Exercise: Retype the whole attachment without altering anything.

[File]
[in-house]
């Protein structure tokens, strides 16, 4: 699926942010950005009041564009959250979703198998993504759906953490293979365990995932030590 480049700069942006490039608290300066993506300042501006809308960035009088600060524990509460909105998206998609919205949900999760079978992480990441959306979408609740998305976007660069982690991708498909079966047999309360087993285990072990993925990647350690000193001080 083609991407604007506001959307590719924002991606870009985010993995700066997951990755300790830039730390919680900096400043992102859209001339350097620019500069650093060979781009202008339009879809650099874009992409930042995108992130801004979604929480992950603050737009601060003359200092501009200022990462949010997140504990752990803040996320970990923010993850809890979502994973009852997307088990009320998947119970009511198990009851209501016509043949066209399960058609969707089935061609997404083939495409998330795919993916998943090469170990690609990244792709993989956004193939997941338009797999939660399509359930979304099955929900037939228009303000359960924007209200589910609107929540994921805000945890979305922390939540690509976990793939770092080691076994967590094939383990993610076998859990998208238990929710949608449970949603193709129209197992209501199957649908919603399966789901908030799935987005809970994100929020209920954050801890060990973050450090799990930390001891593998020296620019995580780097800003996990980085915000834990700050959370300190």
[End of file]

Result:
[in-house]
């Protein structure tokens, strides 16, 4: 699926942010950005009041564009959250979703198998993504759906953490293979365990995932030590 480049700069942006490039608290300066993506300042501006809308960035009088600060524990509460909105998206998609919205949900999760079978992480990441959306979408609740998305976007660069982690991708498909079966047999309360087993285990072990993925990647350690000193001080 083609991407604007506001959307590719924002991606870009985010993995700066997951990755300790830039730390919680900096400043992102859209001339350097620019500069650093060979781009202008339009879809650099874009992409930042995108992130801004979604929480992950603050737009601060003359200092501009200022990462949010997140504990752990803040996320970990923010993850809890979502994973009852997307088990009320998947119970009511198990009851209501016509043949066209399960058609969707089935061609997404083939495409998330795919993916998943090469170990690609990244792709993989956004193939997941338009797999939660399509359930979304099955929900037939228009303000359960924007209200589910609107929540994921805000945890979305922390939540690509976990793939770092080691076994967590094939383990993610076998859990998208238990929710949608449970949603193709129209197992209501199957649908919603399966789901908030799935987005809970994100929020209920954050801890060990973050450090799990930390001891593998020296620019995580780097800003996990980085915000834990700050959370300190």